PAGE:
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Your Body Produces Its Own Cannabinoids That May Chill You Out

The human body naturally produces chemicals that are very similar to THC and CBD, called endocannabinoids.


Tom Hale


Tom Hale

Senior Journalist

Tom is a writer in London with a Master's degree in Journalism whose editorial work covers anything from health and the environment to technology and archaeology.

Senior Journalist

A woman in a white top holding two cannabis leafs.

Your body is a chemical factory.

Image credit: Pop Paul-Catalin/

Feeling stressed? Don't sweat. There's good evidence to suggest that your body will be pumping out its own “homegrown” cannabinoid compounds that help to chill you out.

You might be surprised to hear that the human body naturally produces chemicals that are very similar to delta-9-tetrahydrocannabinol, better known as THC, the psychoactive compound in cannabis, as well as cannabidiol (CBD). 


Known as endocannabinoids, these compounds were only identified in 1992 and they remain little understood by scientists. However, there’s emerging evidence that may have a profound role in many bodily functions, from learning and memory, to pain control and immune responses.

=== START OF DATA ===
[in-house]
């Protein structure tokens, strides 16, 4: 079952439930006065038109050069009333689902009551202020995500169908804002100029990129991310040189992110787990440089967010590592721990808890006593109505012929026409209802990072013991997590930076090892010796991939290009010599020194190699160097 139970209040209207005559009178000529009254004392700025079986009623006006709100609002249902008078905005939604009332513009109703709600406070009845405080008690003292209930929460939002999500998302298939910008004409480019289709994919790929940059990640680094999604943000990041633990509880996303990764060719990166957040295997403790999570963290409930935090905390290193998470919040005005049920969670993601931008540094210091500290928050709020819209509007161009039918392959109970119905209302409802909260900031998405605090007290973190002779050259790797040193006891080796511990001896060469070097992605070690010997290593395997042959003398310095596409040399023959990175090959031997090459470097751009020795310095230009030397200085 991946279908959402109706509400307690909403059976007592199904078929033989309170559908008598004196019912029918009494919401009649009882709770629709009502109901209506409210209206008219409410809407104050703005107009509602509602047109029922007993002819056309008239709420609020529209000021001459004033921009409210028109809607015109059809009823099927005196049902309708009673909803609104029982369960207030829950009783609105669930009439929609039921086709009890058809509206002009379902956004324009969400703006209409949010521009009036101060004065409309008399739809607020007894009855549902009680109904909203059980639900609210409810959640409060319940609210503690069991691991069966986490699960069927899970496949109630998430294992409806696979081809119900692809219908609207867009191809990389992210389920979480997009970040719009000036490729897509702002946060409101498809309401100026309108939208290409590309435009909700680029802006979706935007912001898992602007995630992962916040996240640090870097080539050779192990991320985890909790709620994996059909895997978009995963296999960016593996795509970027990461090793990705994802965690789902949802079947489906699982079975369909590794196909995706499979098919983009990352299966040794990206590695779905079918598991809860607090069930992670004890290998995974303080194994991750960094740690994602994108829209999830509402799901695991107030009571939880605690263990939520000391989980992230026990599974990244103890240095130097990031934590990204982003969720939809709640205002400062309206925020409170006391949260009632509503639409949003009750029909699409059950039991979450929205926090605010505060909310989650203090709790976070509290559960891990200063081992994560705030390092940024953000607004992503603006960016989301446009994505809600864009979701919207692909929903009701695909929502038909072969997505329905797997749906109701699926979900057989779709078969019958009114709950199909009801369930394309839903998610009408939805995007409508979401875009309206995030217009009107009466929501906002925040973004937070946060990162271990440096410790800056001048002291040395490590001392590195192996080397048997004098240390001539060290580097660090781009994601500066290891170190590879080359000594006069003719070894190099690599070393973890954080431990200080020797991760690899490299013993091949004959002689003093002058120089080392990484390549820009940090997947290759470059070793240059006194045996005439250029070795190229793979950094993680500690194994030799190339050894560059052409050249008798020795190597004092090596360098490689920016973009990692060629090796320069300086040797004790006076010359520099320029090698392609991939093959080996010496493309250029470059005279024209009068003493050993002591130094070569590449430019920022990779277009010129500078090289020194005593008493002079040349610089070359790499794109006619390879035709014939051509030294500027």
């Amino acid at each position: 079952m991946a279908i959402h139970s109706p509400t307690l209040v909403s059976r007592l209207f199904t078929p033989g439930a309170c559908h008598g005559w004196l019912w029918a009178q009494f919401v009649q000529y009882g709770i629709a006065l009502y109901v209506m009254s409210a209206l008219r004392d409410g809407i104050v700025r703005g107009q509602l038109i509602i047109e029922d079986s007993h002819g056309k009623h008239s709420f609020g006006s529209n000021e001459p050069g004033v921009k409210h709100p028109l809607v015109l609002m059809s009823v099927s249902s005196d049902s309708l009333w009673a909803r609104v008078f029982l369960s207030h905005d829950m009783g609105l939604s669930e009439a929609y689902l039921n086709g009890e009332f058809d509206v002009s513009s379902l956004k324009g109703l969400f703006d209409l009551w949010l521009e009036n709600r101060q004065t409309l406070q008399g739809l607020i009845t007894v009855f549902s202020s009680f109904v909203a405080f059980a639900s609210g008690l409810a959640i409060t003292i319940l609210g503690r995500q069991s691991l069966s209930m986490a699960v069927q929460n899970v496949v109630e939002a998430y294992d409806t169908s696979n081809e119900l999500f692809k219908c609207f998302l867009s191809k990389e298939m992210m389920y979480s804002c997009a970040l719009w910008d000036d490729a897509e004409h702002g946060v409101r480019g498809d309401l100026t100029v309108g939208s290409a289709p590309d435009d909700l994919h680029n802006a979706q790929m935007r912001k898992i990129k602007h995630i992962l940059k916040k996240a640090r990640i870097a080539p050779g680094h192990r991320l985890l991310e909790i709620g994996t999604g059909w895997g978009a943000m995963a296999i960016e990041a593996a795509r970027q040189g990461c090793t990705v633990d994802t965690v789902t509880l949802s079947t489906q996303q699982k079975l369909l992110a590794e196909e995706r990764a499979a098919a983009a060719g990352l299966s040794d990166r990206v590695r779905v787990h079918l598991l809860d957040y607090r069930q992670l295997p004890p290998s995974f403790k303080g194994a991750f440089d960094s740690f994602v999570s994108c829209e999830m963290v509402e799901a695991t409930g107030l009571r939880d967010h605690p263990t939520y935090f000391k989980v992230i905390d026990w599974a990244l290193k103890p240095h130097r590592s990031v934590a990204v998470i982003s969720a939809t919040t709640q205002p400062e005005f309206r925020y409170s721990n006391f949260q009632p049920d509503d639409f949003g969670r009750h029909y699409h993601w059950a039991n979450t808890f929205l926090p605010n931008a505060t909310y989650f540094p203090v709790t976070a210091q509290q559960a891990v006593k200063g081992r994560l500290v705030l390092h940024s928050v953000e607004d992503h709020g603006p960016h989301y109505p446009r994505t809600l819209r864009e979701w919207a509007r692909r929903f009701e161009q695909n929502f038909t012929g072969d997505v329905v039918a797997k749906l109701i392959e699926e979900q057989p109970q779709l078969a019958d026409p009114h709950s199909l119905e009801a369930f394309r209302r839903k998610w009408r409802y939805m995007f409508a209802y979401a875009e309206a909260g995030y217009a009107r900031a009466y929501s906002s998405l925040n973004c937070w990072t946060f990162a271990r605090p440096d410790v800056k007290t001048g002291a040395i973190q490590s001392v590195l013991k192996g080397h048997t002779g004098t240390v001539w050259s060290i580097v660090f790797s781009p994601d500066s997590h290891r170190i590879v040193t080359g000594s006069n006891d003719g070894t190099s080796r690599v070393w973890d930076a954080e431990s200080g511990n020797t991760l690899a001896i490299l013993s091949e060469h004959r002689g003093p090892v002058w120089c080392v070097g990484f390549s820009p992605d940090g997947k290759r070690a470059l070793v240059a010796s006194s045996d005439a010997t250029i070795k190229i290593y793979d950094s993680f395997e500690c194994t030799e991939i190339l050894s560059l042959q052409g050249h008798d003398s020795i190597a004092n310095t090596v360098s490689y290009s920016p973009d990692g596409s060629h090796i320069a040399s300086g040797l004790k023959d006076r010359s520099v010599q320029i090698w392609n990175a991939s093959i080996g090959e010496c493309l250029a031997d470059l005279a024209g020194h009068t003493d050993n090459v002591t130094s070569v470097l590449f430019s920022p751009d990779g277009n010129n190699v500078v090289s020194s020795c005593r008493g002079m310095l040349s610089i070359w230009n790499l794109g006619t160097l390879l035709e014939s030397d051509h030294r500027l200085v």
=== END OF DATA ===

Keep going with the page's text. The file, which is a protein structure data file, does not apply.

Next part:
It isn’t just humans that produce endocannabinoids either – scientists believe they are produced by all vertebrate species and likely evolved millions of years before the emergence of cannabinoids produced by the plant Cannabis sativa. 

In a new study, scientists at Northwestern University found that stressed-out mice release endocannabinoids in the brain’s emotional hub, the amygdala. In turn, the compounds dampen the incoming stress signals coming from the hippocampus, a region of the brain linked to memory and emotion.

The chemical make-up of different cannabinoids, like CBD and THC
The chemical makeup of different cannabinoids, like CBD and THC.
Image credit: Net Vector/

To prove their point, the scientists then “switched off” the cannabinoid receptors (CB1) in the brains of the mice. This appeared to reduce their ability to cope with the stress. After they were exposed to stress, they had a reduced preference for their sugary liquid treat, which the researchers say relates to the decrease in pleasure often seen in people with stress-related disorders.


Once again, this phenomenon has only been identified in mice so far. However, the researchers suggest it most likely will apply to humans and, if so, it could show the way to new avenues of treating stress-related psychiatric disorders.

“Understanding how the brain adapts to stress at the molecular, cellular and circuit level could provide critical insight into how stress is translated into mood disorders and may reveal novel therapeutic targets for the treatment of stress-related disorders,” Sachin Patel, corresponding study author and the chair and a psychiatrist at Northwestern Medicine, said in a statement.  

“Determining whether increasing levels of endogenous cannabinoids can be used as potential therapeutics for stress-related disorders is a next logical step from this study and our previous work,” Patel added. “There are ongoing clinical trials in this area that may be able to answer this question in the near future.”

The study is published in the journal Cell Reports.


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